You remember that ONE book you were forced to read back in the 4th grade? You don’t remember anything about the book anymore, but you vaguely remember the title. Disney decided to give your vague memory a 100 million dollar budget and made one of the most boring films of the 2010s.
So I first heard of this from Mundanematt, someone out there made a 47-Minute, ‘Womanless’ cut of The Last Jedi and the media got apoplectic over this. The Last Jedi: De-Feminized Fanedit (aka The Chauvinist Cut) has made its way around the internet and when I first heard this was a thing, I giggled, some including many of the stars of the film took the piss at it and many didn’t think it was that big of a deal…except the media who lost their shit. The Washington Post, Huffington Post, Inverse, Slate, The Wrap, AV Club …the vitriol was off the charts about this…So I had to watch it.
Last year, Amari Sali from Wherever I Look reviewed an Oscar-nominated film Fences, this time he is back to review another academy award nominated film The Shape of Water. The Shape of Water will remind you of the days when fantasy films weren’t made to set up trilogies but simply tell a stand alone, gorgeous story.
I had all the reasons to skip this film but then I saw the Rotten Tomatoes score…a score that critics gave 28% and the audience gave it 87%. This sparked my interest and I realized I had to watch this to see who was in the wrong here. Given it’s been 3 weeks after Star Wars: The Last Jedi and the critics are STILL making excuses for the movie after audiences tore it to shreds, I couldn’t pass up a golden opportunity to trash RT critics or maybe even say the fans are got it wrong this time.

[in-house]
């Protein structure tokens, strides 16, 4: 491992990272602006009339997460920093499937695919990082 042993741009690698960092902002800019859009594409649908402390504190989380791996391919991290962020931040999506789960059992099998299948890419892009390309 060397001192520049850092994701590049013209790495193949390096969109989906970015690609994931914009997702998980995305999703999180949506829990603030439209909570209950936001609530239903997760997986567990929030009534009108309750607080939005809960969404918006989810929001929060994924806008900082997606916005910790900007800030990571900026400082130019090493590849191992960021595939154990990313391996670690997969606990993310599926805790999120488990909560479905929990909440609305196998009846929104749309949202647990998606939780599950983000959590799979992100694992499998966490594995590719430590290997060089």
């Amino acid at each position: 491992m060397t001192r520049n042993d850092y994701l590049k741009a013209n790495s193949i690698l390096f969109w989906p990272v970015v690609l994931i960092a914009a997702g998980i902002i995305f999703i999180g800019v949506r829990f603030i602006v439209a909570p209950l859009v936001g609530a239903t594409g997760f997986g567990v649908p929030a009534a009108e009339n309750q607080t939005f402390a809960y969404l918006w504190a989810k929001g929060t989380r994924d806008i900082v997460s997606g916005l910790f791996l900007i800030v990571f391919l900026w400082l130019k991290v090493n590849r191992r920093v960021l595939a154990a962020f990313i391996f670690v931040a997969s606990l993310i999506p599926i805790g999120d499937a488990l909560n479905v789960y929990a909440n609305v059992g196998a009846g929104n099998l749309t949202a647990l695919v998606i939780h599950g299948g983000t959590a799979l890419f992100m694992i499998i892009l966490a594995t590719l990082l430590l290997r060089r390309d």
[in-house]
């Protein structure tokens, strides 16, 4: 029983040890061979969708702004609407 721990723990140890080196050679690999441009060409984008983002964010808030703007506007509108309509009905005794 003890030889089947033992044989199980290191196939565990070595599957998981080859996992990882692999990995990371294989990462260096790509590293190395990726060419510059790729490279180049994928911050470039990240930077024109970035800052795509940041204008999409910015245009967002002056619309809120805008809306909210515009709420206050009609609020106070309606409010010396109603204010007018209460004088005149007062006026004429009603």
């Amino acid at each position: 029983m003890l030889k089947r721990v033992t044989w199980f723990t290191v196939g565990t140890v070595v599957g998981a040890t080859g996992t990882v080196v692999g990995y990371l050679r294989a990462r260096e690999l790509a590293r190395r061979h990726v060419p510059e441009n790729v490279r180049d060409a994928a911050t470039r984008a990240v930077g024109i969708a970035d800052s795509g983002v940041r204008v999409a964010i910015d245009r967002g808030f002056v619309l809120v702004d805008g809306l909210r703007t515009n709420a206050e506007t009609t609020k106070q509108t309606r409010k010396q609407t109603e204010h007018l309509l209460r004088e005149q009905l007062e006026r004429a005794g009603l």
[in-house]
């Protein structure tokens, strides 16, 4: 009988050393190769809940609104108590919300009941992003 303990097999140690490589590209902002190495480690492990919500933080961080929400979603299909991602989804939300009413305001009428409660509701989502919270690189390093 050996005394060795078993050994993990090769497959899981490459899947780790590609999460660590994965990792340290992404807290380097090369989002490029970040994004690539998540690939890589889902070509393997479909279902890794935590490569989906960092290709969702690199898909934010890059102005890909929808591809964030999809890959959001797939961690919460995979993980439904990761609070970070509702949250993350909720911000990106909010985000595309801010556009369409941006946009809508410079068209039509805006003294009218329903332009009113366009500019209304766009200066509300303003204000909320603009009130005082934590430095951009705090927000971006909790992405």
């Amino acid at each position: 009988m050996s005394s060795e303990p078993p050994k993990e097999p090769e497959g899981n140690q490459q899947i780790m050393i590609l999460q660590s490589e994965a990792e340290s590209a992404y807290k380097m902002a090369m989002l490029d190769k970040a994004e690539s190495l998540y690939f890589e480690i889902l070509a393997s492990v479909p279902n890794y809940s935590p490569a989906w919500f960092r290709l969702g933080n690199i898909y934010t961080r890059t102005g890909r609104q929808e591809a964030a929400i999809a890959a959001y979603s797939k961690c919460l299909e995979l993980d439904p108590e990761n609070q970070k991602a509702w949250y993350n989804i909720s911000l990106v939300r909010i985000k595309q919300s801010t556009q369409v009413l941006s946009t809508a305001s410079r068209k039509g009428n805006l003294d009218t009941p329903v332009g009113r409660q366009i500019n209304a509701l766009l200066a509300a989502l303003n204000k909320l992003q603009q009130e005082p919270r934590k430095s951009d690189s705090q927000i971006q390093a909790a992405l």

Star Wars The Last Jedi is a dud, but the biggest problem here is that if Disney after buying 21st Century Fox is going to use the same filmmaking model with all of their properties that they have used for Marvel and Star Wars film, the film and television industry is heading to a (pun intended) constitutional crisis and perhaps an end of movies as we know them.
Overall, this was a good adaptation of the animated classic that stayed true to the source material. While the film took advantage of its budget, the overproduction of the musical numbers often did more harm than good. The film depended on the relationship between Belle and the Beast’s but it wasn’t the most believable because of the lack of development and chemistry between Emma Watson and Dan Stevens.